The other factor for Charleston would be that it rained Friday night and Saturday morning, and the temperatures got down below freezing last night in both Charleston and Savannah. That too was part of the forecast. But if they were not prepared for wind - and weren’t prepared with a tent that could withstand that kind of wind out in the open, and didn’t stay dry, then hypothermia Saturday night could have become a very real danger.

I mostly kayak on our large local lake. So if I get stranded, my spouse can get to me by road and deliver the beer and pork rinds. The ocean is significantly more dangerous.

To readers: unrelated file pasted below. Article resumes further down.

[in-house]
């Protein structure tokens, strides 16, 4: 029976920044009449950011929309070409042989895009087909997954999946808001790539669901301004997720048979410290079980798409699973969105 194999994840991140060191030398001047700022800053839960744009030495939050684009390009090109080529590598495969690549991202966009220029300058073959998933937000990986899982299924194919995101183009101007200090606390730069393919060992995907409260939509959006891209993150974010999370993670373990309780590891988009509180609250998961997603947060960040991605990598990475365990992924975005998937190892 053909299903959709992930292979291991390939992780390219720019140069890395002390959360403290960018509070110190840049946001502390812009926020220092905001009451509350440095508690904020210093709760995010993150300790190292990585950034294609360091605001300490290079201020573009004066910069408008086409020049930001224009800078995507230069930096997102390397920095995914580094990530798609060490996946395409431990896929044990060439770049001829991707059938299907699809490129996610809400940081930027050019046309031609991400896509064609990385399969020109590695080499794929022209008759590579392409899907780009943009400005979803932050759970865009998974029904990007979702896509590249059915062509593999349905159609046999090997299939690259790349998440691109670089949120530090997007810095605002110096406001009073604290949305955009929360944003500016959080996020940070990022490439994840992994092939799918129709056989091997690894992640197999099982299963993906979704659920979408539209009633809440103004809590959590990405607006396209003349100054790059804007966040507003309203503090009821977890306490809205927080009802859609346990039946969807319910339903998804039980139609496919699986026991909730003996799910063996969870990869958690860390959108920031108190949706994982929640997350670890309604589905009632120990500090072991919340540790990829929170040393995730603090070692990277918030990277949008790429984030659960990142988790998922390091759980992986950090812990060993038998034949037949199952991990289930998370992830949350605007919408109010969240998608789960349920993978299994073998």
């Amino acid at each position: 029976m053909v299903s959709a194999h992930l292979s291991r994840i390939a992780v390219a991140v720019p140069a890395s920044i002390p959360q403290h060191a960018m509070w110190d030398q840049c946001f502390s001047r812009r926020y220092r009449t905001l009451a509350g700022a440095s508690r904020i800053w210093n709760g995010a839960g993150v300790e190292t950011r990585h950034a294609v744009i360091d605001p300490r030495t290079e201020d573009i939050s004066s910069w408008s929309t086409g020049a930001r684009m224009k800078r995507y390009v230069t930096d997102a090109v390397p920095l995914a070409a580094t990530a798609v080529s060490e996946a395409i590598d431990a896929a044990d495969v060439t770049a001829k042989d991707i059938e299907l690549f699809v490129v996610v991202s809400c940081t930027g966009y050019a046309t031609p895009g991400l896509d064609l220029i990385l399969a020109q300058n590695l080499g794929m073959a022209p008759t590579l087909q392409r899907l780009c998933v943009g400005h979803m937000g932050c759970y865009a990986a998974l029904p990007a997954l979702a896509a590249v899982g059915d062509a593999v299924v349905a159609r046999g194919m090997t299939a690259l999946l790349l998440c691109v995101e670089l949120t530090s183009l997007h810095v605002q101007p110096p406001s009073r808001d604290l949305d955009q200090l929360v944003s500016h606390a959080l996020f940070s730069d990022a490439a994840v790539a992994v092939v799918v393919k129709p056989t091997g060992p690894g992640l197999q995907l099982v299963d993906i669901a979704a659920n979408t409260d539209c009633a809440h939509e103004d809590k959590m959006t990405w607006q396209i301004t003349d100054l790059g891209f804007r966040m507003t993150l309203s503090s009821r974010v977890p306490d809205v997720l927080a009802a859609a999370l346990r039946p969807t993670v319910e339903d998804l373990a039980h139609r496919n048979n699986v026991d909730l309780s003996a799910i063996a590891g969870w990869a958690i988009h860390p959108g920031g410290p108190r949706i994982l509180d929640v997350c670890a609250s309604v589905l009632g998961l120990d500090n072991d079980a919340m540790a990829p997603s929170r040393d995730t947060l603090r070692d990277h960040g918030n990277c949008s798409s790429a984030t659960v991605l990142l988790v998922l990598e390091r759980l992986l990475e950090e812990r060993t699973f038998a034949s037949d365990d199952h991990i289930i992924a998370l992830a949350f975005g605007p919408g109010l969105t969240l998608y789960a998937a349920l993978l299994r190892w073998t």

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It’s been more than 20 years since I was there but couldn’t they tow their boats to a leeward channel and almost walk home?

I had a bit of a close call out there a few years ago myself.

I had a trip scheduled to attend events in Ocean City, MD, and watched the Weather Channel starting last week. They apparently woke up Friday morning and though it was a great day for a kayak ride. The weather turned out as forecasted where I stayed.

At least they had the sense to call the Cost Guard rather than attempt paddling back.

Apparently, not one of the four looked at the weather forecast. By Sunday, temperatures had improved and conditions had moderated considerably. Suprising lack of awareness.

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That was my speculative thought. At Hilton Head: Friday 7mph, Saturday 28 mph at noon, subsiding to 16 mph by 6 pm. Sunday 6mph at 6 am, 3 mph by noon.